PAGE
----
Coal In The Stocking – Obama Regulatory Rulebook Breaks Record By 13,000 Pages

When I was a kid, Dad always told my sister and me that if Santa Claus caught us awake on Christmas Eve, he’d put pepper in our eyes.

President Barack Obama is imparting a similarly welcome “gift” to the economy as he wraps up his term. He’s busy pushing “midnight regulations” out the door, but the pace seems almost a provocation, to stupefy and create chaos, to dare president-elect Donald Trump — who said 70 percent of regulations “can go,” — to get rid of them all.

Obama’s 2016 Federal Register today stands at 94,908 pages. It took two books to publish just today’s 697-page output (see the pic here), something that’s happened several times recently.

Within all this year’s pages, the Obama administration has issued 3,756 final rules and regulations, 130 of them this week.

A lot of coal in the economy’s stocking.

It recent days, regulations have included “sound” requirements for electric and hybrid vehicles, energy conservation requirements for dishwashers, disability non-discrimination regulations for movie theaters, methane-venting rules, and workplace slip-and-fall regulations.

There are regulations for everything, except for the emission of regulations.

As it happens, rules and “guidance” issued at the tail end of the Obama administration are subject to expedited expulsion by Trump and the 115th Congress via the Congressional Review Act. I’ve compiled a list of over 200 of those considered (alas, by agencies themselves) “significant.” But it would take an aggressive effort to make to make it happen.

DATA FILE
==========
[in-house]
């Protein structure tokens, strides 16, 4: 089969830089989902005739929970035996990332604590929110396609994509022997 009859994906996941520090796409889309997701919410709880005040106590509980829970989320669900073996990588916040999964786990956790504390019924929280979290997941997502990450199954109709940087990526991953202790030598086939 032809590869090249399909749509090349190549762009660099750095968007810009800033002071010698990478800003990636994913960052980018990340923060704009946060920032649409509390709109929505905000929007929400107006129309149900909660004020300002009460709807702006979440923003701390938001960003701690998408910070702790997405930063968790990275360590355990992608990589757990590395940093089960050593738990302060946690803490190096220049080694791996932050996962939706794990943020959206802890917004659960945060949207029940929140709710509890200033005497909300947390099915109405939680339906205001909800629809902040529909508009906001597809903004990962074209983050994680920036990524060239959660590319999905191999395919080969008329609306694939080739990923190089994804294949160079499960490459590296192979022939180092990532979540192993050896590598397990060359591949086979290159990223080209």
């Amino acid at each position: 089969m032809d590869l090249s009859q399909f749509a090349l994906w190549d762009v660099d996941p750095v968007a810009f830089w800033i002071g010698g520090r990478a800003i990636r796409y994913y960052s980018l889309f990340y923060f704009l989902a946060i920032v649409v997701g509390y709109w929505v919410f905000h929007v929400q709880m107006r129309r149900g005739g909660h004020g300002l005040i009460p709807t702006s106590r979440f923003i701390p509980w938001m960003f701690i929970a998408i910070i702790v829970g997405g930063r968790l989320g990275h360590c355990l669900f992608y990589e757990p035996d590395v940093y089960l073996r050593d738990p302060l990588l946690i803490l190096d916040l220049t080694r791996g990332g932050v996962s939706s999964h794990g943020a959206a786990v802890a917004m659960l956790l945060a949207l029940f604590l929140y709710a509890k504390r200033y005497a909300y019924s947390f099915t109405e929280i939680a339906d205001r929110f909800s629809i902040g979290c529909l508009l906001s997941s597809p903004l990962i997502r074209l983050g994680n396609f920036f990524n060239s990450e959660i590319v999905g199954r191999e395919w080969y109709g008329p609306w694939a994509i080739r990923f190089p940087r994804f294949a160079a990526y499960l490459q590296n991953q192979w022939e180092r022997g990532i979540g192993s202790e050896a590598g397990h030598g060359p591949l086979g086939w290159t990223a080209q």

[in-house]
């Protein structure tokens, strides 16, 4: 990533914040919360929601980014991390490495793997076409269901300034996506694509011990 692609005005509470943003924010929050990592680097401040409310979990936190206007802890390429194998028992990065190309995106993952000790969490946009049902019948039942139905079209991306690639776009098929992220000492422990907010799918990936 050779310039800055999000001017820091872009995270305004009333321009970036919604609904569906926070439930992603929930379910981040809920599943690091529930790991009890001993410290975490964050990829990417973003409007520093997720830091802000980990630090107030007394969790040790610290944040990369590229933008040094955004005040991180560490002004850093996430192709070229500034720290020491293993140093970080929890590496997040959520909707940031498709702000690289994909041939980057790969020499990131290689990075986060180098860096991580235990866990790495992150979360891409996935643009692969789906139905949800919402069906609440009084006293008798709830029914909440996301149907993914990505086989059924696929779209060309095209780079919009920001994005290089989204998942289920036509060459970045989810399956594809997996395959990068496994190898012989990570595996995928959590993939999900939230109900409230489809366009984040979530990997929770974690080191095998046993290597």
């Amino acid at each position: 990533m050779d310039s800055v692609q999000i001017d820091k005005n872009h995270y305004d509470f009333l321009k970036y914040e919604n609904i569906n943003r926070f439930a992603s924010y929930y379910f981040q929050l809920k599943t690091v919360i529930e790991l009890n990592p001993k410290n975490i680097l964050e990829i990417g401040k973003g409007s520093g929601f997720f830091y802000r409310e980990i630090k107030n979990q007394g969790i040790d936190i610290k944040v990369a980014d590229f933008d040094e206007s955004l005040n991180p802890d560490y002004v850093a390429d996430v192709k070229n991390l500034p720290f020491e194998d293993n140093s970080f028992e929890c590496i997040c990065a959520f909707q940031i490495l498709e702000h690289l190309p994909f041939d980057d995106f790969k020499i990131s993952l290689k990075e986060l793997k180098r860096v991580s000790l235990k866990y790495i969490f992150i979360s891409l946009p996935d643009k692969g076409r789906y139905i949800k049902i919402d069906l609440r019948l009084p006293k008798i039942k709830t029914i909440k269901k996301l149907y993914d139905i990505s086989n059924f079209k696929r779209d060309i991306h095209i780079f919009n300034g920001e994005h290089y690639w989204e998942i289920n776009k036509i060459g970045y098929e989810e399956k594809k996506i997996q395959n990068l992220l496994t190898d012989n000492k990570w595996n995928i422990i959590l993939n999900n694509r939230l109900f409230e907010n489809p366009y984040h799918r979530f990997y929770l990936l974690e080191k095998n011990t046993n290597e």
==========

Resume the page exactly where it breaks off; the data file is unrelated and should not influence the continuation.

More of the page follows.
Of course, the Federal Register contains a lot of material besides final rules and regulations, like notices and other communications and clarifications. But it’s one of the few gauges we have, and it signals unprecedented activity.

On December 27, when federal bureaucrats return to work, the Federal Register will top 95,000 pages.

But most shocking about Obama’s 2016 Federal Register is that it stands fully 13,000 pages higher than the last all-time record. Before the year is even finished.

There are records, and then there are records, I guess. It’s simply astounding.

The prior all-time record—also held by Obama—was 81,405 pages in 2010. But Obama topped that back on November 17. Before Thanksgiving.

So since November 17, the Federal Register has been setting a new record every single day.

Ninety-thousand pages heretofore had been unheard of. Up until this year, the 80,000 pages would shock, and had been surpassed just three times (in 2010, 2011 and 2015).

The chart nearby shows the 15 highest Federal Register page counts. Obama holds seven of the 10 highest counts.

A bit less than a week remains in this record-setting year. Could Obama cross 100,000 pages?

For the record, the highest calendar-year page counts for recent presidents, in descending order, are:

  • George W. Bush: 79,435 in 2008
  • Bill Clinton: 74,258 in 2000
  • Jimmy Carter: 73,258 in 1980
  • George Bush 57,973 in 1991
  • Ronald Reagan: 57,736 in 1981

President-elect Donald Trump might note that President Ronald Reagan brought page counts down from Carter’s 73,258 to as low as. 44,812. Trump has promised a freeze on regulations and to eliminate two rules for every new rule agencies issue.

To address the Obama surge, Trump will need tough 100-Minute, 100-Hour and 100-Day Agendas.

Originally posted to